Health Care and Federal Government and Government & Economic Development and Government and Health Care & Life Sciences and Health Care & Insurance and Technology

SHORT: Obsolete laws, regulations stifle advance of 'telehealth'

January 19, 2013

ShortYou might remember seeing Elroy Jetson sitting in front of a television in the Jetson home, with Astro, his trusty dog, and Jane, his mother, at his side, while the doctor appeared on the screen providing medical care to Elroy.

This scene is no longer so futuristic. In fact, the technology largely exists to make the scenario of seeing a physician from the comfort of your home or some convenient location close to your home possible.

So why isn’t this available? Most of the reasons are simply because the vast state and federal laws and regulations governing health care have not kept pace with the rapid advance of technology.

State and federal governments regulate who may provide care, the types of arrangements in which care can be provided, and who will be paid and how much they will be paid. Many of these laws and regulations are founded in sound principles of protecting the public from unqualified providers and protecting government health care programs from fraud.

However, in their attempts to accomplish these worthy goals, the government inadvertently frustrates innovation. In the case of telehealth, state physician licensure, physician referral laws, anti-kickback laws and reimbursement under government health care programs create barriers to providers’ offering more convenient and potentially more economical care.

Licensure laws are a patchwork of inconsistent requirements, with each state having its own requirements and definitions of what constitutes the practice of medicine. These inconsistencies frustrate adoption of telehealth across state lines because it is sometimes unclear what licenses are required by providers.

While it may seem a rather simple process for a health care provider to become licensed in any state in which it might be required to provide care, the process is difficult and time-consuming.

Additionally, the varying requirements can make licensure in multiple states perilous. Violating the technical requirements (such as failure to meet particular continuing education requirements) can jeopardize licenses in other states.

The federal government and some states have adopted often-complex laws and regulations restricting the types of financial arrangements that can exist among health care providers. These laws and regulations can often result in penalties of several million dollars for inadvertent violations.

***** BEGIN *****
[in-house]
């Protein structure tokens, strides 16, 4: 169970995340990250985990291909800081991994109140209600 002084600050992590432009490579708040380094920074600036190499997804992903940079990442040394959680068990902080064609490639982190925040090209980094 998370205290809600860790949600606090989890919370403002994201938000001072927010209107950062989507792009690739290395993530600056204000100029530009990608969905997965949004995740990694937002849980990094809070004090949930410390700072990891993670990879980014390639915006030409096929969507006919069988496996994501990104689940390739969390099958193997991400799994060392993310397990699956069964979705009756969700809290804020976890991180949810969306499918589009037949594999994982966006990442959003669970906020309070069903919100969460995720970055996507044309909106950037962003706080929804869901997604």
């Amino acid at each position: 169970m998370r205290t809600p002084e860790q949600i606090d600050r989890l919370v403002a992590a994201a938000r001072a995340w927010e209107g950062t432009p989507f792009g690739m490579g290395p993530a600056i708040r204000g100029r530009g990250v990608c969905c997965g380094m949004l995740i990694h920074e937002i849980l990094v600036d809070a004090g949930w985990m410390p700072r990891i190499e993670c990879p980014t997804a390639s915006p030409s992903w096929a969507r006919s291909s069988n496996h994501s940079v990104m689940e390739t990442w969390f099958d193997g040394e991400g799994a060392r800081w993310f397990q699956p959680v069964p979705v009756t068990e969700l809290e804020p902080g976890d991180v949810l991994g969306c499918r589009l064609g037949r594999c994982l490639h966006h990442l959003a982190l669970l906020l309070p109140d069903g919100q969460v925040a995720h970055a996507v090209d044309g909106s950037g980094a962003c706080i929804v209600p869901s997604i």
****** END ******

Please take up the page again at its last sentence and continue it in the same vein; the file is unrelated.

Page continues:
Telehealth by its very nature requires speculative investment in expensive equipment and telecommunications services, so parties with the greatest resources are in the best position to provide financing to start a telehealth program. But the laws regulating financial arrangements often prevent or create undue risk when a party assumes the financial burden for the telehealth program.

A large portion of health care in the United States is funded by government programs such as Medicare and Medicaid. Many of these rules and requirements have been written in a way that does not provide for payment when care is provided via telehealth.

While certain pilot projects have been initiated by the federal government permitting reimbursement under government health care programs for certain care provided via telehealth, widespread adoption of reimbursement for telehealth does not exist.

Given that Veterans Administration hospitals have had great success with telehealth, it is likely that legislation attempting to address several of these issues will be introduced in Congress. Veterans Administration studies found that telehealth reduced bed days of care 25 percent and hospital admissions 19 percent, and improved patient satisfaction at substantially less cost per year per patient.

With evidence such as this supporting telehealth and the continuing need to improve health costs, it will be difficult for Congress to ignore telehealth and the need to lower the legal barriers to its adoption.•

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Short is chairman of Hall Render Killian Heath & Lyman’s technology and privacy practice focusing his practice on health IT, privacy and computer security issues relating to health care entities. Views expressed here are the writer’s.

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